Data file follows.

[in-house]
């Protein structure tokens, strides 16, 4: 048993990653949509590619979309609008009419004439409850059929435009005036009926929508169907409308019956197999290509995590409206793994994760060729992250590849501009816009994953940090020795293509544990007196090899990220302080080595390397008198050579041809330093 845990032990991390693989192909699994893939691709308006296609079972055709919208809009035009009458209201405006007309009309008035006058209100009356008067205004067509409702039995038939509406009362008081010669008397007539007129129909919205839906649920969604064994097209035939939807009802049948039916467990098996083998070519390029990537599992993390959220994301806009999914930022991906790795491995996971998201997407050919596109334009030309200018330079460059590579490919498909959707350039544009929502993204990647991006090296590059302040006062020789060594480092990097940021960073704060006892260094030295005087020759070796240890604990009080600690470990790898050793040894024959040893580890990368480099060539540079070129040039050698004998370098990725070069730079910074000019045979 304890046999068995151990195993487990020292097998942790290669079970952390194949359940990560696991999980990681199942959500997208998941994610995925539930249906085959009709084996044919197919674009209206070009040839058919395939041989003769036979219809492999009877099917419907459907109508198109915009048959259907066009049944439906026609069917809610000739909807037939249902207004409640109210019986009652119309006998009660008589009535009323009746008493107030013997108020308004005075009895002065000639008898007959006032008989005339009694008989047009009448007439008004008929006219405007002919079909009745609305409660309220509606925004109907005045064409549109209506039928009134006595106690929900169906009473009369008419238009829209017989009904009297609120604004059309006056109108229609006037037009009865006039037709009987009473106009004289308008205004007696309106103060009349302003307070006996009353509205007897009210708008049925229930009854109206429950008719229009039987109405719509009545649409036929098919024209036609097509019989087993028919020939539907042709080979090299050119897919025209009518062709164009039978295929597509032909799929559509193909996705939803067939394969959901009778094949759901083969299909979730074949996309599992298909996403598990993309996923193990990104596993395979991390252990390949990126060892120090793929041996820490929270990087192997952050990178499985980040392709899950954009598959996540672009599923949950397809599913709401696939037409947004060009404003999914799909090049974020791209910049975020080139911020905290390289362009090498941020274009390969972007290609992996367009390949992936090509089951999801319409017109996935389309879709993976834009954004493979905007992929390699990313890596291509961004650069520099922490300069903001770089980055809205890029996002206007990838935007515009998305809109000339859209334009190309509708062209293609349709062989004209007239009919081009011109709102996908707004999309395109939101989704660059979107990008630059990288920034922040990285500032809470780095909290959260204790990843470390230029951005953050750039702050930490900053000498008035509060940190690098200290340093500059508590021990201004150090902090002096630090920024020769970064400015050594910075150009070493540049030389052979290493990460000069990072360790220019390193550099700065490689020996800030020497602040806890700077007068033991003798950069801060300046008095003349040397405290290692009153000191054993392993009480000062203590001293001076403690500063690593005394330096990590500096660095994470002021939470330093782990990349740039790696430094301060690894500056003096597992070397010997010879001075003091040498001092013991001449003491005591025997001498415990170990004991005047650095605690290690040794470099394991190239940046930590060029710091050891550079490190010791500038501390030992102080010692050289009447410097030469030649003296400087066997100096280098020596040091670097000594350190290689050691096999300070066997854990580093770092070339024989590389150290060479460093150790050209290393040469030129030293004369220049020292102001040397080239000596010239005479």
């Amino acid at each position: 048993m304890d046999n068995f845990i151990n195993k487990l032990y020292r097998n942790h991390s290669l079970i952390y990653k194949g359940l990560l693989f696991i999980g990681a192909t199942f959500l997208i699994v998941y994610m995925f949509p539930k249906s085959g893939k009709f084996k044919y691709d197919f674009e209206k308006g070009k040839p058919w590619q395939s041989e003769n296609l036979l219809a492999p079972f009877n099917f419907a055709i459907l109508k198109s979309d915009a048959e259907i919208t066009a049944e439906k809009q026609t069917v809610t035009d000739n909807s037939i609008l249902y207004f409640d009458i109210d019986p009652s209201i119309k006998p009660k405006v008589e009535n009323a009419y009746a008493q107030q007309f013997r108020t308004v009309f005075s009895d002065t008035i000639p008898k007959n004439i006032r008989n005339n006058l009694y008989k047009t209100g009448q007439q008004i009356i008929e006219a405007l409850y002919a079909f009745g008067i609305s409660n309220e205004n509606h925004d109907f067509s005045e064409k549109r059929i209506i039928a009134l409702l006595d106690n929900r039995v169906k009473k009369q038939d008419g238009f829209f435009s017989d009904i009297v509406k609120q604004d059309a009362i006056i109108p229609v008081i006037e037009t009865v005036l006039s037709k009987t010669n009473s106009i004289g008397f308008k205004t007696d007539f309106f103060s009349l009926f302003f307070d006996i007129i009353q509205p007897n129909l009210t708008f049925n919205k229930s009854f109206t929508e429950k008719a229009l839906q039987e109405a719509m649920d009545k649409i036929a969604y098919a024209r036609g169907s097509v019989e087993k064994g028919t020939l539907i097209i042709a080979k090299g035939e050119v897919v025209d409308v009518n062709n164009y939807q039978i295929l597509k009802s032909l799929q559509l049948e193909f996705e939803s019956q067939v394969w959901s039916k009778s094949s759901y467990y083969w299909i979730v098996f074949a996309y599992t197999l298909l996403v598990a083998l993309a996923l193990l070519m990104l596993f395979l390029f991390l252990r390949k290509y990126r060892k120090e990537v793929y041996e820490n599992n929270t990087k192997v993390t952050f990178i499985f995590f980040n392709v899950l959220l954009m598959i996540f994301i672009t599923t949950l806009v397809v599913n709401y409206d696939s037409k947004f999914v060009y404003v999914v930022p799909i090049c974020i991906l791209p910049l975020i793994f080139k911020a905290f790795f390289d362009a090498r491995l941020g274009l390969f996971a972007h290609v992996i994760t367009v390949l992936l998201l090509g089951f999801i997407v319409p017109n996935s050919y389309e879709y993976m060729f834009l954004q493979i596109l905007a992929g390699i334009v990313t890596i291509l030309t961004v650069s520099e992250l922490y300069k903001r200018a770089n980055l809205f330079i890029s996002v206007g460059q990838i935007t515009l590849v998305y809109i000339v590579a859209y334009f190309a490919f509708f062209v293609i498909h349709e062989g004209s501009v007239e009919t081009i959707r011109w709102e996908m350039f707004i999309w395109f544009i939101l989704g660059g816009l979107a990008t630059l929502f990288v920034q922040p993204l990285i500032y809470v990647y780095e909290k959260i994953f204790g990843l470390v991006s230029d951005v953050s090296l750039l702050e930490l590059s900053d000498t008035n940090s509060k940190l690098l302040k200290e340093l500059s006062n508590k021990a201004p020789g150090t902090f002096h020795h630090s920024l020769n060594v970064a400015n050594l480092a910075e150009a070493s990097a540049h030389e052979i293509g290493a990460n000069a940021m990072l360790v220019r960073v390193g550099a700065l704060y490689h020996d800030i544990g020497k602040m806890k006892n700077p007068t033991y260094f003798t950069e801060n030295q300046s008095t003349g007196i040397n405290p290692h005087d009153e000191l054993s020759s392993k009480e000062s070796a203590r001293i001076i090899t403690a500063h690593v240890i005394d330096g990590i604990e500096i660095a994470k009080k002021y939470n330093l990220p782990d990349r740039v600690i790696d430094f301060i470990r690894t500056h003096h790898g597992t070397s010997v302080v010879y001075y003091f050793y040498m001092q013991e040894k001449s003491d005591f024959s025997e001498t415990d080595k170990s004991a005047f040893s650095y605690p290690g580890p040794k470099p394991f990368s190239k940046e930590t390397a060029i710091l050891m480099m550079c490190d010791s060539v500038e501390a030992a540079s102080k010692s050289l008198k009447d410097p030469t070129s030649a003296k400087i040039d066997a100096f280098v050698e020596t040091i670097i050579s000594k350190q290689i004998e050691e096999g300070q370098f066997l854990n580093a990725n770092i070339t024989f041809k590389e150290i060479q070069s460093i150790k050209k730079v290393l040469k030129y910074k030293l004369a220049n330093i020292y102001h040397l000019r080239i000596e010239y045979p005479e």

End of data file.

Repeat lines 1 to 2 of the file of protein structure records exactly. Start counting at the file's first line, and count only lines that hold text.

[in-house]
């Protein structure tokens, strides 16, 4: 048993990653949509590619979309609008009419004439409850059929435009005036009926929508169907409308019956197999290509995590409206793994994760060729992250590849501009816009994953940090020795293509544990007196090899990220302080080595390397008198050579041809330093 845990032990991390693989192909699994893939691709308006296609079972055709919208809009035009009458209201405006007309009309008035006058209100009356008067205004067509409702039995038939509406009362008081010669008397007539007129129909919205839906649920969604064994097209035939939807009802049948039916467990098996083998070519390029990537599992993390959220994301806009999914930022991906790795491995996971998201997407050919596109334009030309200018330079460059590579490919498909959707350039544009929502993204990647991006090296590059302040006062020789060594480092990097940021960073704060006892260094030295005087020759070796240890604990009080600690470990790898050793040894024959040893580890990368480099060539540079070129040039050698004998370098990725070069730079910074000019045979 304890046999068995151990195993487990020292097998942790290669079970952390194949359940990560696991999980990681199942959500997208998941994610995925539930249906085959009709084996044919197919674009209206070009040839058919395939041989003769036979219809492999009877099917419907459907109508198109915009048959259907066009049944439906026609069917809610000739909807037939249902207004409640109210019986009652119309006998009660008589009535009323009746008493107030013997108020308004005075009895002065000639008898007959006032008989005339009694008989047009009448007439008004008929006219405007002919079909009745609305409660309220509606925004109907005045064409549109209506039928009134006595106690929900169906009473009369008419238009829209017989009904009297609120604004059309006056109108229609006037037009009865006039037709009987009473106009004289308008205004007696309106103060009349302003307070006996009353509205007897009210708008049925229930009854109206429950008719229009039987109405719509009545649409036929098919024209036609097509019989087993028919020939539907042709080979090299050119897919025209009518062709164009039978295929597509032909799929559509193909996705939803067939394969959901009778094949759901083969299909979730074949996309599992298909996403598990993309996923193990990104596993395979991390252990390949990126060892120090793929041996820490929270990087192997952050990178499985980040392709899950954009598959996540672009599923949950397809599913709401696939037409947004060009404003999914799909090049974020791209910049975020080139911020905290390289362009090498941020274009390969972007290609992996367009390949992936090509089951999801319409017109996935389309879709993976834009954004493979905007992929390699990313890596291509961004650069520099922490300069903001770089980055809205890029996002206007990838935007515009998305809109000339859209334009190309509708062209293609349709062989004209007239009919081009011109709102996908707004999309395109939101989704660059979107990008630059990288920034922040990285500032809470780095909290959260204790990843470390230029951005953050750039702050930490900053000498008035509060940190690098200290340093500059508590021990201004150090902090002096630090920024020769970064400015050594910075150009070493540049030389052979290493990460000069990072360790220019390193550099700065490689020996800030020497602040806890700077007068033991003798950069801060300046008095003349040397405290290692009153000191054993392993009480000062203590001293001076403690500063690593005394330096990590500096660095994470002021939470330093782990990349740039790696430094301060690894500056003096597992070397010997010879001075003091040498001092013991001449003491005591025997001498415990170990004991005047650095605690290690040794470099394991190239940046930590060029710091050891550079490190010791500038501390030992102080010692050289009447410097030469030649003296400087066997100096280098020596040091670097000594350190290689050691096999300070066997854990580093770092070339024989590389150290060479460093150790050209290393040469030129030293004369220049020292102001040397080239000596010239005479």